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Intercept Pharmaceuticals Inc (NASDAQ:ICPT)
Q2 2020 Earnings Call
Aug 10, 2020, 8:30 a.m. ET

Contents:

  • Prepared Remarks
  • Questions and Answers
  • Call Participants

Prepared Remarks:

Operator

Good day, ladies and gentlemen, and thank you for standing by. Welcome to the Second Quarter 2020 Intercept Pharmaceuticals Earnings Conference Call. At this time, all participants are in a listen-only mode. After the speakers' remarks, there will be a question-and-answer session. [Operator Instructions] At this time, I would like to turn the conference over to Ms. Lisa DeFrancesco. Ma'am you may begin.

Lisa DeFrancesco -- Head of Investor Relations

Thank you. Good morning, and thank you for joining us on today's call. This morning, we issued a press release announcing our second quarter 2020 results and financial position and also posted accompanying slides, which are available on our website at www.interceptpharma.com.

Before we begin our discussion, I'd like to note that during our call, we will be making forward-looking statements, including statements regarding our approved products and clinical development program, certain regulatory matters, including the potential approval of OCA for liver fibrosis due to NASH, and our strategy, prospects, financial guidance and future commercial and financial performance.

Listeners are cautioned not to place undue reliance on these forward-looking statements, which speak only as of the date of this call, and we undertake no obligation to update such statements except as required by law. These forward-looking statements are based on estimates and assumptions that, although believed to be reasonable, are inherently uncertain, subject to a number of risks and uncertainties. Some but not necessarily all of the risk factors that could cause our actual results to differ materially from our historical results or those anticipated or predicted by our forward-looking statements are discussed in this morning's press release and in our periodic public filings with the SEC.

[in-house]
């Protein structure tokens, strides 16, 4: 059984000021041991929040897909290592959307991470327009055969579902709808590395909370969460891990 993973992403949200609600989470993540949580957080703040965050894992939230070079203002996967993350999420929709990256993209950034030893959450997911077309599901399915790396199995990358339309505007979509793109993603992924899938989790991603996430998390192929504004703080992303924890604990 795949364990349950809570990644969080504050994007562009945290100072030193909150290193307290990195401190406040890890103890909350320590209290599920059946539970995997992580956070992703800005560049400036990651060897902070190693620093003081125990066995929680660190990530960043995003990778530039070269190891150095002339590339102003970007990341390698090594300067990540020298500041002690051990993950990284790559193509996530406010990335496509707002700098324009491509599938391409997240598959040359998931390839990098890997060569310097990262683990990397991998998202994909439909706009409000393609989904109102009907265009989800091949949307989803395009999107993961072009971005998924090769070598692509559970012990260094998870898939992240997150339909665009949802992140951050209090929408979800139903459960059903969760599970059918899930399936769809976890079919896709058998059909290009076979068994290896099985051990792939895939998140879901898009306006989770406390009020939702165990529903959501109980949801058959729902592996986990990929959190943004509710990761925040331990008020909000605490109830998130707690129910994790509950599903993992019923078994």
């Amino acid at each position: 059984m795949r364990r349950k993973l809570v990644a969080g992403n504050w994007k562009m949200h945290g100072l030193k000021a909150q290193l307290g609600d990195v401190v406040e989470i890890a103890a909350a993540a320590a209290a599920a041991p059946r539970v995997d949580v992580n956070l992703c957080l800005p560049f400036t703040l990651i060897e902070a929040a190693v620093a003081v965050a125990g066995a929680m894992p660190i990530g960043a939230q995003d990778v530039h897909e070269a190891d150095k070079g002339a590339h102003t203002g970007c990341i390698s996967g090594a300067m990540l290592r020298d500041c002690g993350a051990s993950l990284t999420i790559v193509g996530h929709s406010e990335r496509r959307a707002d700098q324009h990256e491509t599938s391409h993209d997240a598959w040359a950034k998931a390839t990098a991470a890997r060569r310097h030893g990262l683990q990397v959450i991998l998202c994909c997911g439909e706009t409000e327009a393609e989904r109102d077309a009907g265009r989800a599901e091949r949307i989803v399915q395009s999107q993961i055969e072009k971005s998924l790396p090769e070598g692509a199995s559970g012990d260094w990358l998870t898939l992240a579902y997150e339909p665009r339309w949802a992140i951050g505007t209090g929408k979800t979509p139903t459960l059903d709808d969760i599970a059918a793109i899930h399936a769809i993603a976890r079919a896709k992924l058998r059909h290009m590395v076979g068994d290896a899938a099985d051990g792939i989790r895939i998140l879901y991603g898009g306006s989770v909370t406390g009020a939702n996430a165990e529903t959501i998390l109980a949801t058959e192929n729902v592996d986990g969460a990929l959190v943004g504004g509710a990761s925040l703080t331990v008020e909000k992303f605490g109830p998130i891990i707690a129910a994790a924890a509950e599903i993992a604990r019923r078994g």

Today's call will begin with prepared remarks from our CEO, Dr. Mark Pruzanski, followed by those from our Chief Operating Officer, Jerry Durso; and our Chief Financial Officer, Sandip Kapadia. We'll then open the call to take your questions. Please limit yourself to one initial question in order to allow time for all questions to be addressed.